One of the most important jobs of a real estate professional is to insure the efficacy of a buyer, especially in a townhouse transaction. First and foremost: is a buyer who puts in an offer on a townhouse financially qualified to perform and how do you deal with the resistance to providing this proof? The answer is simple. Google them. If they're legitimate, you'll know. If you are researching and can't come up with anything solid, ask for proof of funds. If he/she can't provide this proof of funds in the form of a bank letter or accountants statements then move on. If a broker refuses to provide this information for fear of insulting their buyer, more than likely they don't have the funds.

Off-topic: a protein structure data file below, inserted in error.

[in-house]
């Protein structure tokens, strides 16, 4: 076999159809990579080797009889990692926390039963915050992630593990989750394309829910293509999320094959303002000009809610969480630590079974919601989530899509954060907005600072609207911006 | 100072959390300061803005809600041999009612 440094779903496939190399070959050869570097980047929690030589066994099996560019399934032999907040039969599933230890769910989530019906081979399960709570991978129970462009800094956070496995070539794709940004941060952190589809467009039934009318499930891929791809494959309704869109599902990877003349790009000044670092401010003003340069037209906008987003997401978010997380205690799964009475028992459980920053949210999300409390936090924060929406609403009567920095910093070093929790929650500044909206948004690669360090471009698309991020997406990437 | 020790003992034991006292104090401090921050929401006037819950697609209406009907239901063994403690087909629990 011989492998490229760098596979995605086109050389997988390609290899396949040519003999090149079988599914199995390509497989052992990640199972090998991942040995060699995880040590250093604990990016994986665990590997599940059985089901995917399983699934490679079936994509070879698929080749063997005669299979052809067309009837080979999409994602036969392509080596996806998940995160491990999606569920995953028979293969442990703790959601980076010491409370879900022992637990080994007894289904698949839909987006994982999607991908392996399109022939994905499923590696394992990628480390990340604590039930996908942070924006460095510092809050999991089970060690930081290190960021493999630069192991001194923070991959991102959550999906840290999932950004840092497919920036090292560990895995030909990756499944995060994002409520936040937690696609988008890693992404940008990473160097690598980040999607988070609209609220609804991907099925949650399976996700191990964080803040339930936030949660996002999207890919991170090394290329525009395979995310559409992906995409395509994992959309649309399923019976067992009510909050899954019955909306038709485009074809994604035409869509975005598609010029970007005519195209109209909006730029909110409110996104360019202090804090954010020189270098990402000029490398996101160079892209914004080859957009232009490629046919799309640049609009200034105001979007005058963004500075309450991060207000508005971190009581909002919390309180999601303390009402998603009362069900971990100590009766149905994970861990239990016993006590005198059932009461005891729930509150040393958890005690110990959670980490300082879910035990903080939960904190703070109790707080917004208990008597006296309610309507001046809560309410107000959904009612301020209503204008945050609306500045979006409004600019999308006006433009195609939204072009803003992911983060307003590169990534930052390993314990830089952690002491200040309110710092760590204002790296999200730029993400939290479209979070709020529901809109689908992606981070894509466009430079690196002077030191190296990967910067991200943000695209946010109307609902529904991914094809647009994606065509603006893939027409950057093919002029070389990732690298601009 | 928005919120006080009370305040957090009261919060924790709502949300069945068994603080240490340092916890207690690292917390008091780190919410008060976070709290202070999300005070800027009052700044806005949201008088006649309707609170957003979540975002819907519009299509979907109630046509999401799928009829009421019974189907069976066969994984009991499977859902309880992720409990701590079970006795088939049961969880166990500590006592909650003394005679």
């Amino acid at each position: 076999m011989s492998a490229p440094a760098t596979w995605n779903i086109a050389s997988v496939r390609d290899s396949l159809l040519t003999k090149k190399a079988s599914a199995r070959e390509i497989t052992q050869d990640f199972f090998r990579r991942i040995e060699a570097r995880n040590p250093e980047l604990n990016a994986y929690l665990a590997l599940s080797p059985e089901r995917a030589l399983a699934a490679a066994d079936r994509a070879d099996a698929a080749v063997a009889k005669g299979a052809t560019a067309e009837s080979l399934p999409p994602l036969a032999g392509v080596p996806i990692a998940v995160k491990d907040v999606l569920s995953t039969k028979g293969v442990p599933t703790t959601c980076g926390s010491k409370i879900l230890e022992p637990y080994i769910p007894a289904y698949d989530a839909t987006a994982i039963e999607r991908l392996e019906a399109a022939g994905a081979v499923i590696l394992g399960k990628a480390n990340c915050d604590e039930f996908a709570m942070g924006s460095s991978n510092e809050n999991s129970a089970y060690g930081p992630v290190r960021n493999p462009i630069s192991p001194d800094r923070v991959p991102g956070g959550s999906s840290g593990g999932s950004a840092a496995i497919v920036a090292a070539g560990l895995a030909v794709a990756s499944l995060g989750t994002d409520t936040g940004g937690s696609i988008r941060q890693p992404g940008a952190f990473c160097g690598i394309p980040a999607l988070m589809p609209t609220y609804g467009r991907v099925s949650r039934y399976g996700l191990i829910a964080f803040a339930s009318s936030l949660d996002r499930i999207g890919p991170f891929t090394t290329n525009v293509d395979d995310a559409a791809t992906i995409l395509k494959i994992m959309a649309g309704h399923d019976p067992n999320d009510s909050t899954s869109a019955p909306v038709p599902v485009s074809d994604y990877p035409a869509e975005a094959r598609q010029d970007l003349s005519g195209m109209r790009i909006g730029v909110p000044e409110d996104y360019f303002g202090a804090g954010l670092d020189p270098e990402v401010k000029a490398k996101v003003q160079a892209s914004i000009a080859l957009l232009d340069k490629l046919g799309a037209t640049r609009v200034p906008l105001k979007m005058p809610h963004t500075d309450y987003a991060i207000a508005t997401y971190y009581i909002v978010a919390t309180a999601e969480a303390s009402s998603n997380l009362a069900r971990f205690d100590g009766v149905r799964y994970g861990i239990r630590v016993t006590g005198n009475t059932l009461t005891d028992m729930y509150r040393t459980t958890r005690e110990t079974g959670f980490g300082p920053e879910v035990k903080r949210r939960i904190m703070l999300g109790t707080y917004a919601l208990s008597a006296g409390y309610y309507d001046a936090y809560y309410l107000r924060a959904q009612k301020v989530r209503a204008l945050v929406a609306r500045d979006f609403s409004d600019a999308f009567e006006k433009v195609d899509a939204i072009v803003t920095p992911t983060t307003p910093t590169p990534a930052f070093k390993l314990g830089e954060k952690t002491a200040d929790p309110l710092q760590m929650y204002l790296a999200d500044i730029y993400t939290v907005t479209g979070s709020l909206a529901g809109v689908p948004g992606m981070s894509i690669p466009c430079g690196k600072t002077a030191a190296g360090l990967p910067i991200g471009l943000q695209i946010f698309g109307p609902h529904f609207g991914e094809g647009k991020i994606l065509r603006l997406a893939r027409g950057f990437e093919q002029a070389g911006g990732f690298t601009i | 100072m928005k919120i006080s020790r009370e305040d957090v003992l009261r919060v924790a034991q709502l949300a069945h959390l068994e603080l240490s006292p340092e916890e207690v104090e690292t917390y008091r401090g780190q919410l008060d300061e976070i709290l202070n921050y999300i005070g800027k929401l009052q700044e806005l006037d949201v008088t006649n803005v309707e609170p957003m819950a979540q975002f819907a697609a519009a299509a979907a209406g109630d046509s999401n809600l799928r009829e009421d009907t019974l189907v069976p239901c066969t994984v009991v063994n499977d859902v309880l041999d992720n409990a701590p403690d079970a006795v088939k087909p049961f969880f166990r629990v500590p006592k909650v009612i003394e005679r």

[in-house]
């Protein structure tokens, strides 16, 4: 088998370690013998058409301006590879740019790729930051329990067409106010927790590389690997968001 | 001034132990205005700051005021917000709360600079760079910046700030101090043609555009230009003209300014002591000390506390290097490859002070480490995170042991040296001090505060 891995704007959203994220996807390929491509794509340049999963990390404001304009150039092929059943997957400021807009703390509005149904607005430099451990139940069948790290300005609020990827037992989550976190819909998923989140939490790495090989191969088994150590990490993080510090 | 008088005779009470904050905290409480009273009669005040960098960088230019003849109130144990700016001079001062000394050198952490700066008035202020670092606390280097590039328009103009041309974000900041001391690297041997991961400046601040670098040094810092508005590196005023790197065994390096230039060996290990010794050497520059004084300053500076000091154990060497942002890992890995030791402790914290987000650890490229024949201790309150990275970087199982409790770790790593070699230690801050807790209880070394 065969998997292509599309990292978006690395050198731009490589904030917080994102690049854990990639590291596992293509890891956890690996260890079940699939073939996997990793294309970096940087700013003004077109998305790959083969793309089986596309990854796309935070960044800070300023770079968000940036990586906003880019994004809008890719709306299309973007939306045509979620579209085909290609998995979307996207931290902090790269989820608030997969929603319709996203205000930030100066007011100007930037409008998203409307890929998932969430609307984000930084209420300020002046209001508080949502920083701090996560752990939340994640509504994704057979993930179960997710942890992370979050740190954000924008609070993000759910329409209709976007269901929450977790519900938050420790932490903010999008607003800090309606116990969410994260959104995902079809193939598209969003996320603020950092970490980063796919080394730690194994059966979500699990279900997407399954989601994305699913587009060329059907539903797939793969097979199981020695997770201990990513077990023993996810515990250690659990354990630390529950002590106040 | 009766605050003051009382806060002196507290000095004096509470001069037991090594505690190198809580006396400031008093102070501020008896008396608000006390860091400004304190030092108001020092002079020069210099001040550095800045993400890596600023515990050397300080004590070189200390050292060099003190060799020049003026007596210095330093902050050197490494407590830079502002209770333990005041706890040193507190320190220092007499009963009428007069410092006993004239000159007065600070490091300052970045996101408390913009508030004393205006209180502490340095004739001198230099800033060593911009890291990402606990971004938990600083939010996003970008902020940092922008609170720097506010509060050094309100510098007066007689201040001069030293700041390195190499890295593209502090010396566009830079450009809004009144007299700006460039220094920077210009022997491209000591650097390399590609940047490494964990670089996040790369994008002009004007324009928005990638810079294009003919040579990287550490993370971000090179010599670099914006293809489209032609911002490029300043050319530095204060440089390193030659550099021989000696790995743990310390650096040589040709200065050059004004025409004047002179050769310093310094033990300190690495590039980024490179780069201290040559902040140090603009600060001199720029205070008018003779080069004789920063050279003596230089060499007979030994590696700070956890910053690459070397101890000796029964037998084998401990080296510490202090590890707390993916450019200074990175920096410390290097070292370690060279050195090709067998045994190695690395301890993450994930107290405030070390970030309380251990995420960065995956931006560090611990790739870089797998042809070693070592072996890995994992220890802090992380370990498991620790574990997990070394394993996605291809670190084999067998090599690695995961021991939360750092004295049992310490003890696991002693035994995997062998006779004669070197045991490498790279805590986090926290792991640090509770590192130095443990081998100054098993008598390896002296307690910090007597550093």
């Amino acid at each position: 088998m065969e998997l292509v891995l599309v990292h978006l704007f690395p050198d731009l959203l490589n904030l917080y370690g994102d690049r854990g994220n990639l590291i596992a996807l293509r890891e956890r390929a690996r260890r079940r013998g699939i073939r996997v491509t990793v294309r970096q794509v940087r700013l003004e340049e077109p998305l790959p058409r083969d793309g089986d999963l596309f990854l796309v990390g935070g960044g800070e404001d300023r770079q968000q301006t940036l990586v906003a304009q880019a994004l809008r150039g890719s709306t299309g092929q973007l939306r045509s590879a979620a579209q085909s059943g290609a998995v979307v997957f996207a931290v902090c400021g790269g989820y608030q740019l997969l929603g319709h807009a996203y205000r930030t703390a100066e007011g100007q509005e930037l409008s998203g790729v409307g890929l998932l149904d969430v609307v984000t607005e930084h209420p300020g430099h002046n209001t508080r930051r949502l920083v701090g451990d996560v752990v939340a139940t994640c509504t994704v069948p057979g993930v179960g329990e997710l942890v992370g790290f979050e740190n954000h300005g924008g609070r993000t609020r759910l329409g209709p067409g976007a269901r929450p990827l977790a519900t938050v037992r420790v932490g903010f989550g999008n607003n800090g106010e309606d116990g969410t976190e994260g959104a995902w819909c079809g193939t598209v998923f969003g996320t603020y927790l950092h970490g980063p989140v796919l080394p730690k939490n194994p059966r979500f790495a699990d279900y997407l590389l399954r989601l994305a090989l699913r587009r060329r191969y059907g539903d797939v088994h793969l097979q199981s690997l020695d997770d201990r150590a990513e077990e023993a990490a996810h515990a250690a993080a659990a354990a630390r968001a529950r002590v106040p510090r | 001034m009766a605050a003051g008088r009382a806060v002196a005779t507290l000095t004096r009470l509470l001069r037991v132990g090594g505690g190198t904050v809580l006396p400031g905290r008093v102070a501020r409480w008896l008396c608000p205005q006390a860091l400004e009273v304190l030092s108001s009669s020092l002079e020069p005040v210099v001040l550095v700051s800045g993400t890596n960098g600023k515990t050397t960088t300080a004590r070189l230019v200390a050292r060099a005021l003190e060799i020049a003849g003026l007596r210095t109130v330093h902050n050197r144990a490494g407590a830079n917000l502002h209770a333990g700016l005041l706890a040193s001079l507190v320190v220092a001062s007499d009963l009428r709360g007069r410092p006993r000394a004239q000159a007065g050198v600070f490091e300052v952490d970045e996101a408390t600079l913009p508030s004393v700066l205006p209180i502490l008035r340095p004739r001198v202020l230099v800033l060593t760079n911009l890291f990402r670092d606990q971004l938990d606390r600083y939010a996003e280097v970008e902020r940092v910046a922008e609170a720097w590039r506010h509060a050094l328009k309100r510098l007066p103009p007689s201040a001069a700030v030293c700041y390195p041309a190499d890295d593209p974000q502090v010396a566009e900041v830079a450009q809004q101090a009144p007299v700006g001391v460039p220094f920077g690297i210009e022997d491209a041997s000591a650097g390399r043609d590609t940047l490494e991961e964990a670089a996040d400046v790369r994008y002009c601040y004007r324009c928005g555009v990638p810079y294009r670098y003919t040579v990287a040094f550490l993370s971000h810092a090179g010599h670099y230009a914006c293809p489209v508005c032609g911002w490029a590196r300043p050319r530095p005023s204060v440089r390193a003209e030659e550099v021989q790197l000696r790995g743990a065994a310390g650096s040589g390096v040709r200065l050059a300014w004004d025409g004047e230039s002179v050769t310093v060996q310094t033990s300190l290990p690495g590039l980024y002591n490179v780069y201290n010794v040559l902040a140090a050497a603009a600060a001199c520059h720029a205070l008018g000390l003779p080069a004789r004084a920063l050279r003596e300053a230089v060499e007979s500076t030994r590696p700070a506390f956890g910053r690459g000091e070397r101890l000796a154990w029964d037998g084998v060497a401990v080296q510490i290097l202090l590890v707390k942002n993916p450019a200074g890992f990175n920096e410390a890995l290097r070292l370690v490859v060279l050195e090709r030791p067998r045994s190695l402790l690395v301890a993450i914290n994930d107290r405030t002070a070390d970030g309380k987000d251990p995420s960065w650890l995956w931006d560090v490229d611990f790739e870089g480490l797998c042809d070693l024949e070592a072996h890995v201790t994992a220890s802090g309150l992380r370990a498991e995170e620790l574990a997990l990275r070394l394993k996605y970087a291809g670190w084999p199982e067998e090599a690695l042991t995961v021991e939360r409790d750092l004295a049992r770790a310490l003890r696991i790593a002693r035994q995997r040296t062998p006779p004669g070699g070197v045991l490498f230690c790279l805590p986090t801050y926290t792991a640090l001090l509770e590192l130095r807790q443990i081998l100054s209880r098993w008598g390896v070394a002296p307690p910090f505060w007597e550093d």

I have been met with several bizarre instances over the last year or so, buyers going to extreme lengths to prove they're qualified; bringing in architects and contractors, hiring lawyers, only to wind up exhausting time and energy with nothing to back up their offers with. And in the absence of a board to review this information, as in a co-op transaction, it’s our job as brokers to protect our sellers. The take away is:
Be tactful in how you ask for information, if need be have the information go through the lawyers but in the end, you will save yourself and your seller a lot of pain and headache. Take it from me, one who has learned from example.